Many dealers have realized that diversification is a good way to supplement sales and increase your chances at success. But what happens when your supplemental business grows so much it starts to compete with your ability to manage properly?
At Engelhart Greensmith in Madison, WI, they made the decision to separate two sides of the thriving business in order to better serve each profit house. Now, the power sports and outdoor power equipment segments are managed separately and successfully on the same lot.
Separate but equal
Engelhart Greensmith is located just off a busy highway on a small lot that sees lots of traffic. They have a strong powersports business that attracts many area hobbyists. Also, as one of the only arborist supply stores in southeast Wisconsin, they see continuous growth on the outdoor power equipment side of the business.
As both sides continued to grow in sales year over year, owners Jerry and Mona Engelhart and Robert Hintz decided in 2005 that the two areas would be better served if managed apart. In the seven years since, they have seen that they made the right choice. Moving into separate buildings has allowed each product segment and respective service department to fine tune operations and better showcase their goods, increasing profitability and sales.
"Both sides have grown in sales each year since the transition in 2005," says Joe Fobes, Engelhart employee. "Moving to the other building has allowed both the dealership and powersports sides to display more products and grow sales. Sales on the power equipment side have doubled since the move."
Fobes manages the outdoor power equipment side of the business. When asked his official title, Fobes brushed it off saying: "There are no titles on our business cards. We are all a team with the same goals and that is for the business to succeed."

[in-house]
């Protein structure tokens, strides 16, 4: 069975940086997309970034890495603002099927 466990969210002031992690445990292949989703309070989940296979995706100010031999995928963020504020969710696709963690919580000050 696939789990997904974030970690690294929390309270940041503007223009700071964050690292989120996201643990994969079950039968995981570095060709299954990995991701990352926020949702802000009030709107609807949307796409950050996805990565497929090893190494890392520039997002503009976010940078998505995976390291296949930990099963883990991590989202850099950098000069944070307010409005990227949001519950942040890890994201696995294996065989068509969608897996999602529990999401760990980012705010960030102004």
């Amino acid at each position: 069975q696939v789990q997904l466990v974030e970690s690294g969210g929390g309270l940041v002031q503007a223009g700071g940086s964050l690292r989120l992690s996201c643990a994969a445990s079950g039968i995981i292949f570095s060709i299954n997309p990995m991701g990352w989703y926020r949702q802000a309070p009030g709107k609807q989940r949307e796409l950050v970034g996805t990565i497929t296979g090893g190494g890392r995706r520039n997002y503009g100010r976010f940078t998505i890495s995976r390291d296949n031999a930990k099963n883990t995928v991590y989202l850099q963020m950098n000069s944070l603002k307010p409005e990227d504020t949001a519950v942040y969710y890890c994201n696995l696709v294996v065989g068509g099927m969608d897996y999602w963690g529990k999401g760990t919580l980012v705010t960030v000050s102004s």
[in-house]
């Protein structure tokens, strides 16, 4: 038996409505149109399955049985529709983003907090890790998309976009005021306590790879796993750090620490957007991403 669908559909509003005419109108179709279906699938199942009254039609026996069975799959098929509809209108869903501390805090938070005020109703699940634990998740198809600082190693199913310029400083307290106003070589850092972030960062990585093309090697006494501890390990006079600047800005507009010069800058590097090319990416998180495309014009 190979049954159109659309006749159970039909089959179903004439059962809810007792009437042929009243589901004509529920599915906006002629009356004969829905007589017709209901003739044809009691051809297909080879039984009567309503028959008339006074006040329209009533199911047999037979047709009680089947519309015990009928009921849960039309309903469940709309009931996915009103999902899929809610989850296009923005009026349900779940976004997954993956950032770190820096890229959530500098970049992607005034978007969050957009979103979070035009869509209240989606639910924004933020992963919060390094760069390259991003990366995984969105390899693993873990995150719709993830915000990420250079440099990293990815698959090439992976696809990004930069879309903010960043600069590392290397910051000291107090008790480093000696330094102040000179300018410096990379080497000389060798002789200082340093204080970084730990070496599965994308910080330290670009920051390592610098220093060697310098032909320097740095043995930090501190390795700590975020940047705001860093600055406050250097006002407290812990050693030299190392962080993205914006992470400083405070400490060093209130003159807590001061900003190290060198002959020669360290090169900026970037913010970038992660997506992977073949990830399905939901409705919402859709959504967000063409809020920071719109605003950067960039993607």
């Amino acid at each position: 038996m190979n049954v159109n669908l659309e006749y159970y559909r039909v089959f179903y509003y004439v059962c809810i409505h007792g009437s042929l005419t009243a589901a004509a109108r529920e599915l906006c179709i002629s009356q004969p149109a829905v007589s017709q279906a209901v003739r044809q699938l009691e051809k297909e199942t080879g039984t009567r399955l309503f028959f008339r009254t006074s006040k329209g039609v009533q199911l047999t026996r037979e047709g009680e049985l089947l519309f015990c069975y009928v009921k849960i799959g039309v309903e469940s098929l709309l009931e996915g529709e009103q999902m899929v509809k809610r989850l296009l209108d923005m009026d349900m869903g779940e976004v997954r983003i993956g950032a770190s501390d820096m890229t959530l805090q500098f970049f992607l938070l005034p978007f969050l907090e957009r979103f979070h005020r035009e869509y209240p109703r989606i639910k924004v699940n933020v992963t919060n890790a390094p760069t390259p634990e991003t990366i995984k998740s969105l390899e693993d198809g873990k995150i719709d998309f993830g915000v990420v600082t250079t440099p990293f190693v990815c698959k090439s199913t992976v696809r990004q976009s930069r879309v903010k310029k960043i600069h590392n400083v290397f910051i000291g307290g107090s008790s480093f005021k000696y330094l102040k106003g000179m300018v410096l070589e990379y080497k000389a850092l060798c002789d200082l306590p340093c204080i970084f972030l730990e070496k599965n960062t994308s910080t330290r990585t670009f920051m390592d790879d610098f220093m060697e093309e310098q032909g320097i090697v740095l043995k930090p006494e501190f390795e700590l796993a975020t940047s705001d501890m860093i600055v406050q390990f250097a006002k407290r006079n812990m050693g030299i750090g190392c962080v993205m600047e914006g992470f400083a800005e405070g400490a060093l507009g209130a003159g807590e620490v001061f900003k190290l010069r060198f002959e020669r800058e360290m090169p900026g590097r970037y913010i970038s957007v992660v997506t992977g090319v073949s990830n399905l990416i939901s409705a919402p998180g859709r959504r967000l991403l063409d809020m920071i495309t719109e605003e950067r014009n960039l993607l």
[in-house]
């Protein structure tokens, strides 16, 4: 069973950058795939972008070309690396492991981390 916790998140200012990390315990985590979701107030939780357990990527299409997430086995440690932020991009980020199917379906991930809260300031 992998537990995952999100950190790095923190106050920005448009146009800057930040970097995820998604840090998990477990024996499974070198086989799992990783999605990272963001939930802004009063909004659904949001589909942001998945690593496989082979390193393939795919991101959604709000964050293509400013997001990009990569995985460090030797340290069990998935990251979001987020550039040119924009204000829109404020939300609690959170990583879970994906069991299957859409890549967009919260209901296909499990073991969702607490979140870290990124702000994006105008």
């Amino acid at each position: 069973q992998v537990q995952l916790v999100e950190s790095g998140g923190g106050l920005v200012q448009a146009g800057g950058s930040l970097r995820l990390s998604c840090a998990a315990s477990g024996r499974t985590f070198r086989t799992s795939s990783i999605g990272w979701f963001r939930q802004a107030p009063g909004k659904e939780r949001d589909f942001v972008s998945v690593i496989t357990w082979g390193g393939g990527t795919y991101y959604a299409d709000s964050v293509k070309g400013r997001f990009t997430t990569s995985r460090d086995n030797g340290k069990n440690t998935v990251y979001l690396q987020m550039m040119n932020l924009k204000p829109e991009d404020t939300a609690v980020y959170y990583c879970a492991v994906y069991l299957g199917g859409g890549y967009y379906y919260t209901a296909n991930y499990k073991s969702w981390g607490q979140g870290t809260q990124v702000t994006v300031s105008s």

And succeed it has. The business has continued to grow stronger with the departments managed separately. Each side has its own individual goals, but work together on things like advertising.
"Each side of this business has its own website, but we model both after the powersports site because we consider it to be more exciting marketing," says Fobes. "The website marketing has helped traffic in the store and online. People like being able to shop from the comfort of their home, but we have to attract them."
The two sides of the business also share the cost of a delivery driver for equipment pickup and returns.
Making the most of a prosperous situation
As the two sides of the business continued to flourish, the dealership started to outgrow its small lot. Wanting to stay in the great location, management had to think of ways to build on to the facility and improve the way space was utilized.
"When it came to facility additions, we realized we had to move up and not out," says Fobes. "We are landlocked, so there was only room to move up."
The long and somewhat T-shaped building attaches the powersports showroom, powersports shop, numerous storage areas and the power equipment showroom and shop. With all areas of the business connected, staff can walk through in the winter and stay out of the cold. A very organized system for storing equipment and parts utilizes all available space.
"A large upstairs storage area houses equipment waiting for repair and pickup as well as new equipment waiting for assembly," says Fobes. "Each piece of equipment is fitted with a color-coded tag so staff can easily see what needs to be done with it."
A red tag means the equipment is waiting on parts. An orange tag means it is repaired and ready to be cleaned and sent back to the customer. Once work on the equipment is completed, it is put in a numbered bay to await pickup.
"The bays are numbered 1-9 with the numbers matching the last digit of the repair order number," explains Fobes. "It helps us find equipment fast and bring it down by elevator." For larger loads that need to be moved to or from the second floor, there is a loft gate that opens, allowing a forklift to access equipment.